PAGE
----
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Ed.: NUVO intern Greg Winget's four day journal from Summer Camp chronicles a physically exhausting performance with his Bloomington-based band Spacesuit (tenor sax can take the wind out of one), hours of music by bands like moe. and Umphrey's McGee and a diet consisting almost entirely of burritos.

Day One: Thursday, May 21
Shows: Zmick, Family Groove Co., The Macpodz, Toubab Krewe

My eyes, bleary from a sleepless night and long drive, couldn’t help but wander as we first entered Three Sisters Park in Chillicothe, Ill. After all, I had been waiting for this moment since early March, when my band, Spacesuit, won a contest to play at Summer Camp, an annual music festival which this year featured headliners like Umphrey’s McGee, moe., Medeski Scofield Martin & Wood and Willie Nelson.

We drove past a throng of tie-dyed hippies who stood waiting in the 10 a.m. sun, their belongings heaped behind them in rickshaws and little red wagons — anything to make moving a sizeable load easier. The first artists to arrive, we confused the volunteers, who sent us one place after another trying to find our passes and wristbands. Eventually, we were escorted with our instruments and camping equipment into the nearly empty park, bypassing massive lines and a security checkpoint.

We picked a shady campsite near the edge of the woods, a prime spot for getting to the stages, vendors, bathrooms, and entrance. Once the gates had opened and our giant party of friends had set up camp around us, we immediately left the site to explore and get our first dose of Summer Camp’s main attraction: live music.

I made my way to the Starshine stage (also known as the Jager stage for the huge Jagermeister banners all around it) to catch the first set by Zmick, a jammy four-piece from Urbana, Ill.. Though the first song I saw sounded decidedly reggae, it became more apparent as the show progressed how much the band had been influenced by Umphrey's McGee. Switching between prog-inflected metal (with plenty of Cinninger-esque shredding) and jamtronica, Zmick fit pretty smugly into the post-Umphrey’s and moe. jam band scene, though their impressive musical chops and an above-average cover of “Something” showed potential and a hell of a lot of talent.

We took a few minutes to rest at the campsite after Zmick, listening to the folky worldbeat of The Ragbirds echo through the forest as the sun began to sink behind the trees. Their relaxing mix of upbeat African and Latin rhythms with American folk provided a great backdrop for some hot dog grilling and much-needed rest before setting out once more to the Starshine stage for Family Groove Company.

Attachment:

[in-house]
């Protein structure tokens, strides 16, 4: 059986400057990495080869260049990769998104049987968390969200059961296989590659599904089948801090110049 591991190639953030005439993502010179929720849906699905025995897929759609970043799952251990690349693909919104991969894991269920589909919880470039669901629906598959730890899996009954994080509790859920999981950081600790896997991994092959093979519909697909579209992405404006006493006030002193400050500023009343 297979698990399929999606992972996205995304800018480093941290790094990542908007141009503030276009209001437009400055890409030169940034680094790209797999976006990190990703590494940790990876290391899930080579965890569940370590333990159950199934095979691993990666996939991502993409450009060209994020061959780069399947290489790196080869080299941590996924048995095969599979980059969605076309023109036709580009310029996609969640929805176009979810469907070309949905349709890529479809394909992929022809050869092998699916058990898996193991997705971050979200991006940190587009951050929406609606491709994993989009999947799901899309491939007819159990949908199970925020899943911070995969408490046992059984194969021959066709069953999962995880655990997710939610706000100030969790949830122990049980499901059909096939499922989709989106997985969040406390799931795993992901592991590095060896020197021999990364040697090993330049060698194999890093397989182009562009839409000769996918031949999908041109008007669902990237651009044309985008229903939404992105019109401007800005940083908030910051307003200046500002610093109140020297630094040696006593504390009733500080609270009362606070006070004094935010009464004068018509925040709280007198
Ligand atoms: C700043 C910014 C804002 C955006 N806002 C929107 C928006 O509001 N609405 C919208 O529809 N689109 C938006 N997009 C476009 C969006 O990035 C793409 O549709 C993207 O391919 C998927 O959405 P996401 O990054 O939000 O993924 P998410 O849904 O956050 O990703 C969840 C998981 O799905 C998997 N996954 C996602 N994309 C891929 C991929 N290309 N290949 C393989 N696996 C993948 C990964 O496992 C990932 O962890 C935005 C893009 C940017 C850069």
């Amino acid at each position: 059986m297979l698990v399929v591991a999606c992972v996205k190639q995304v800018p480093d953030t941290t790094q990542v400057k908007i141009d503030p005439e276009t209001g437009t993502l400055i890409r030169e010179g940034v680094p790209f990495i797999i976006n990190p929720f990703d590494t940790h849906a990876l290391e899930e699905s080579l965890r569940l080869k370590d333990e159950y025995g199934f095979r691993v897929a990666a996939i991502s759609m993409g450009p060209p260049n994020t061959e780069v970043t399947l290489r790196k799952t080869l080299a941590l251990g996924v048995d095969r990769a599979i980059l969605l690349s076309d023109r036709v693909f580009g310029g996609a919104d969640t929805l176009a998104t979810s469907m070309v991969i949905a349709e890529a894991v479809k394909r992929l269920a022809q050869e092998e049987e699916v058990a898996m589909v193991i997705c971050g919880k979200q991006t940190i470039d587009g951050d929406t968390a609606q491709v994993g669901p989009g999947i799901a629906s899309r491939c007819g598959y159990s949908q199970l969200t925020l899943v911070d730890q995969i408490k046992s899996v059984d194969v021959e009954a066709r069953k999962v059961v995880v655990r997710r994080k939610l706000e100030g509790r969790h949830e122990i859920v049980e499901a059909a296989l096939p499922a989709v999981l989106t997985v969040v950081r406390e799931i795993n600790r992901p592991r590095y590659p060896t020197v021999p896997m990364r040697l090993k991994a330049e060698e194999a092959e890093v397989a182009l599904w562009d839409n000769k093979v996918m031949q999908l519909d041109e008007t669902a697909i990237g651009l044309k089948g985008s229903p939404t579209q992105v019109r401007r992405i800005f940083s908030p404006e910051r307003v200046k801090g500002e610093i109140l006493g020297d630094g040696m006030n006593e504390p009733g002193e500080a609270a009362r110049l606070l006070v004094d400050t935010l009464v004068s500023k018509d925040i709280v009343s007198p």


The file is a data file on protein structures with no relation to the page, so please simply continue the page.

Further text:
The Family certainly lived up to their name, sitting back on some chill grooves for most of their set. The highlight of their performance was Jordan Wilkow’s smoky organ solos showed a depth of musical understanding behind their pleasant, midtempo funk.

With an hour to burn before Toubab Krewe, I wandered home, only to be lured to the Camping stage by the jazzy funk of The Macpodz. A few blazing flugelhorn solos and a dynamite beat-box/flute solo (yes, beatboxing while playing the flute, like some kind of hip hop Ian Anderson) ensured that I would go to see their set early the next day, but I moved on quickly, eager to see the Krewe.

Toubab Krewe proved to be the day’s unarguable highlight, weaving together modern American instrumental rock with West African instruments and rhythms. The end result was one of the most enthralling and musically complex shows that I’ve had the opportunity to see. The show culminated in a drum solo that must have been ten minutes long in which two band members traded off on woodblocks, djembe, and a set of three huge African drums while the drummer continued to tear up his kit. The trio played in perfect rhythmic harmony, relentlessly blasting through explosive polyrhythms and patterns.

Particularly impressive was Justin Perkins, who played nearly every instrument on the stage at one point or another, including the kora (which reminded me of a banjo/sitar hybrid), electric guitar and every percussion instrument the group had available.

Exhausted, I went back to the campsite for the night, skipping Cornmeal to listen to Mooseknuckle, The Brew, and 56 Hope Road from the comfort of my lawn chair and tent and resting up for the next day of shows — which included my own.

Day Two - Friday, May 22
Shows: The Macpodz, moe., Spacesuit, Umphrey's McGee (two sets)